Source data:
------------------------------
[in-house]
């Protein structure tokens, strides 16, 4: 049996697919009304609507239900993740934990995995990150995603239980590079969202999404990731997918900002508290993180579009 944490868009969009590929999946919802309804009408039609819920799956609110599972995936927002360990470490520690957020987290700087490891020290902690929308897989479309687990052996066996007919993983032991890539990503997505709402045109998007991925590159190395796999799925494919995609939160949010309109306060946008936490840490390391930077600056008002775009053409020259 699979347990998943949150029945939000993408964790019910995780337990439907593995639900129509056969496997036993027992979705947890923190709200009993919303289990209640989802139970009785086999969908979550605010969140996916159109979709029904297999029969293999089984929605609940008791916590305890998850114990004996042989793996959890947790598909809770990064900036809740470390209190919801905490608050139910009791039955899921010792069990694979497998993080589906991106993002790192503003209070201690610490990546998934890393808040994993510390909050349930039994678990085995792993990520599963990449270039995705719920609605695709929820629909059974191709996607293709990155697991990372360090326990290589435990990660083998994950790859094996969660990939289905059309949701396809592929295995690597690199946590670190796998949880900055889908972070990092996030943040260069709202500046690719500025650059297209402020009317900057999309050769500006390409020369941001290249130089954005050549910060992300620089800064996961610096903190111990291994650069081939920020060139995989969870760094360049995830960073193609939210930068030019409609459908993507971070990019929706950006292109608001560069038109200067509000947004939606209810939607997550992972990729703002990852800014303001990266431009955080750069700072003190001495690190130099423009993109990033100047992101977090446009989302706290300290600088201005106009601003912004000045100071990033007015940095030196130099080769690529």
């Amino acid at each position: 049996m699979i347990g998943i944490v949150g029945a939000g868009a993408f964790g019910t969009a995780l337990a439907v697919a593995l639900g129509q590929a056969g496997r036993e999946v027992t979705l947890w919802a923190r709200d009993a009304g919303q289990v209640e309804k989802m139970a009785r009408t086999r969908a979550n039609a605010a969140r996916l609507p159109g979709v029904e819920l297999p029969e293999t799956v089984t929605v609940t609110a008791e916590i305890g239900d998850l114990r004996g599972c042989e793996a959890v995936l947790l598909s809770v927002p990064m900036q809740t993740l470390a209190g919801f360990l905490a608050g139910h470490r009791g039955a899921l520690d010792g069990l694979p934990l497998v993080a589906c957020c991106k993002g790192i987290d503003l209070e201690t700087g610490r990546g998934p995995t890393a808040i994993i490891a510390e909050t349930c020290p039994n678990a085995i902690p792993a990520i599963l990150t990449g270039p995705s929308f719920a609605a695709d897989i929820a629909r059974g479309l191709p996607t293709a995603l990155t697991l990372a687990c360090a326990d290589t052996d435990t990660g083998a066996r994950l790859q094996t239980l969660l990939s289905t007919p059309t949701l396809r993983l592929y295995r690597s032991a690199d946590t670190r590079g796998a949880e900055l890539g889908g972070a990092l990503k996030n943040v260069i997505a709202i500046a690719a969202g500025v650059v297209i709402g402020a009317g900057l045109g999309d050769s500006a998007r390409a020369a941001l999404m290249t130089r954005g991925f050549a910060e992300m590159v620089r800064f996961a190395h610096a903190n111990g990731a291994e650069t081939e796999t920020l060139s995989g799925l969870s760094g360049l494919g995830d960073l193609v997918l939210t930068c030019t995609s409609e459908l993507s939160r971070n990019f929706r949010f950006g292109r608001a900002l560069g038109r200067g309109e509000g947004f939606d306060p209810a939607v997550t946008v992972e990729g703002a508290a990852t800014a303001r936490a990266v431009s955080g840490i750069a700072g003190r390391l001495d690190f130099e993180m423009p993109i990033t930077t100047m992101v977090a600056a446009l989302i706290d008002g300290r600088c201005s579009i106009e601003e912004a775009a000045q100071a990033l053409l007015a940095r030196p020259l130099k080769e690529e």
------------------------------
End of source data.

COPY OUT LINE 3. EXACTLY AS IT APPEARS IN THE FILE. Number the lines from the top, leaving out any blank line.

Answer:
């Amino acid at each position: 049996m699979i347990g998943i944490v949150g029945a939000g868009a993408f964790g019910t969009a995780l337990a439907v697919a593995l639900g129509q590929a056969g496997r036993e999946v027992t979705l947890w919802a923190r709200d009993a009304g919303q289990v209640e309804k989802m139970a009785r009408t086999r969908a979550n039609a605010a969140r996916l609507p159109g979709v029904e819920l297999p029969e293999t799956v089984t929605v609940t609110a008791e916590i305890g239900d998850l114990r004996g599972c042989e793996a959890v995936l947790l598909s809770v927002p990064m900036q809740t993740l470390a209190g919801f360990l905490a608050g139910h470490r009791g039955a899921l520690d010792g069990l694979p934990l497998v993080a589906c957020c991106k993002g790192i987290d503003l209070e201690t700087g610490r990546g998934p995995t890393a808040i994993i490891a510390e909050t349930c020290p039994n678990a085995i902690p792993a990520i599963l990150t990449g270039p995705s929308f719920a609605a695709d897989i929820a629909r059974g479309l191709p996607t293709a995603l990155t697991l990372a687990c360090a326990d290589t052996d435990t990660g083998a066996r994950l790859q094996t239980l969660l990939s289905t007919p059309t949701l396809r993983l592929y295995r690597s032991a690199d946590t670190r590079g796998a949880e900055l890539g889908g972070a990092l990503k996030n943040v260069i997505a709202i500046a690719a969202g500025v650059v297209i709402g402020a009317g900057l045109g999309d050769s500006a998007r390409a020369a941001l999404m290249t130089r954005g991925f050549a910060e992300m590159v620089r800064f996961a190395h610096a903190n111990g990731a291994e650069t081939e796999t920020l060139s995989g799925l969870s760094g360049l494919g995830d960073l193609v997918l939210t930068c030019t995609s409609e459908l993507s939160r971070n990019f929706r949010f950006g292109r608001a900002l560069g038109r200067g309109e509000g947004f939606d306060p209810a939607v997550t946008v992972e990729g703002a508290a990852t800014a303001r936490a990266v431009s955080g840490i750069a700072g003190r390391l001495d690190f130099e993180m423009p993109i990033t930077t100047m992101v977090a600056a446009l989302i706290d008002g300290r600088c201005s579009i106009e601003e912004a775009a000045q100071a990033l053409l007015a940095r030196p020259l130099k080769e690529e």